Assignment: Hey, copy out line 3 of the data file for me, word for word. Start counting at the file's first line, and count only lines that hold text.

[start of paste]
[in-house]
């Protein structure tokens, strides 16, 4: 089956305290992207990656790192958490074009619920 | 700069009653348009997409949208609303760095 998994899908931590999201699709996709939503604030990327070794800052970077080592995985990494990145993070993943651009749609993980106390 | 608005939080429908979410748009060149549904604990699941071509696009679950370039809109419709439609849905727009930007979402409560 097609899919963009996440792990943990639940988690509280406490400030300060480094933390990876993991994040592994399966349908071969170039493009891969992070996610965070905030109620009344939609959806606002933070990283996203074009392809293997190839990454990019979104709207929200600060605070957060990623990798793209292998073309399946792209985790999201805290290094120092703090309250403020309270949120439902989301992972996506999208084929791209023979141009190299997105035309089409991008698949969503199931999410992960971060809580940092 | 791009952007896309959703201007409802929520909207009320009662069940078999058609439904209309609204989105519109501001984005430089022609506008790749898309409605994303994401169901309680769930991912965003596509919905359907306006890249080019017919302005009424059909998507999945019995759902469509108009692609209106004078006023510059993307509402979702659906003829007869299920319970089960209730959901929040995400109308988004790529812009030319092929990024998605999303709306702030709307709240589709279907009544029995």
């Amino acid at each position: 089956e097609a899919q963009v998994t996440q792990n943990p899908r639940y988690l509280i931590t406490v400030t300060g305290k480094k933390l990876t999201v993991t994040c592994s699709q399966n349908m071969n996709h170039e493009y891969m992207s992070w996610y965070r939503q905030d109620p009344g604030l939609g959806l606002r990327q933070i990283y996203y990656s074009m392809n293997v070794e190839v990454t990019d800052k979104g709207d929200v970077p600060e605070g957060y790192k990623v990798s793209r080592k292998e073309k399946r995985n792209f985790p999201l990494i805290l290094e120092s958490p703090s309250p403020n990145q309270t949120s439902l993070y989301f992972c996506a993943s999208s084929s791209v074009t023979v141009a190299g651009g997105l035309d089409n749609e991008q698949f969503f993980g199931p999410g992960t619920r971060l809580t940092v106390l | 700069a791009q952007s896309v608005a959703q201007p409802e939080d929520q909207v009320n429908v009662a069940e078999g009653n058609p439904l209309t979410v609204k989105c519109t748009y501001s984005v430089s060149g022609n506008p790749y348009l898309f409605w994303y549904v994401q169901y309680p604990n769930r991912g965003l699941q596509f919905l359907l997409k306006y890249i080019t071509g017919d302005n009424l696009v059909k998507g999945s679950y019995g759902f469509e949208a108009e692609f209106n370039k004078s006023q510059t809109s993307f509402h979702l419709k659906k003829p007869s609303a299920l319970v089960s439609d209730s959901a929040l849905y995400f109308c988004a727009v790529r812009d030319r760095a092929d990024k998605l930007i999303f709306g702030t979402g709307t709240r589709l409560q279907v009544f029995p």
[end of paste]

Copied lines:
């Amino acid at each position: 089956e097609a899919q963009v998994t996440q792990n943990p899908r639940y988690l509280i931590t406490v400030t300060g305290k480094k933390l990876t999201v993991t994040c592994s699709q399966n349908m071969n996709h170039e493009y891969m992207s992070w996610y965070r939503q905030d109620p009344g604030l939609g959806l606002r990327q933070i990283y996203y990656s074009m392809n293997v070794e190839v990454t990019d800052k979104g709207d929200v970077p600060e605070g957060y790192k990623v990798s793209r080592k292998e073309k399946r995985n792209f985790p999201l990494i805290l290094e120092s958490p703090s309250p403020n990145q309270t949120s439902l993070y989301f992972c996506a993943s999208s084929s791209v074009t023979v141009a190299g651009g997105l035309d089409n749609e991008q698949f969503f993980g199931p999410g992960t619920r971060l809580t940092v106390l | 700069a791009q952007s896309v608005a959703q201007p409802e939080d929520q909207v009320n429908v009662a069940e078999g009653n058609p439904l209309t979410v609204k989105c519109t748009y501001s984005v430089s060149g022609n506008p790749y348009l898309f409605w994303y549904v994401q169901y309680p604990n769930r991912g965003l699941q596509f919905l359907l997409k306006y890249i080019t071509g017919d302005n009424l696009v059909k998507g999945s679950y019995g759902f469509e949208a108009e692609f209106n370039k004078s006023q510059t809109s993307f509402h979702l419709k659906k003829p007869s609303a299920l319970v089960s439609d209730s959901a929040l849905y995400f109308c988004a727009v790529r812009d030319r760095a092929d990024k998605l930007i999303f709306g702030t979402g709307t709240r589709l409560q279907v009544f029995p």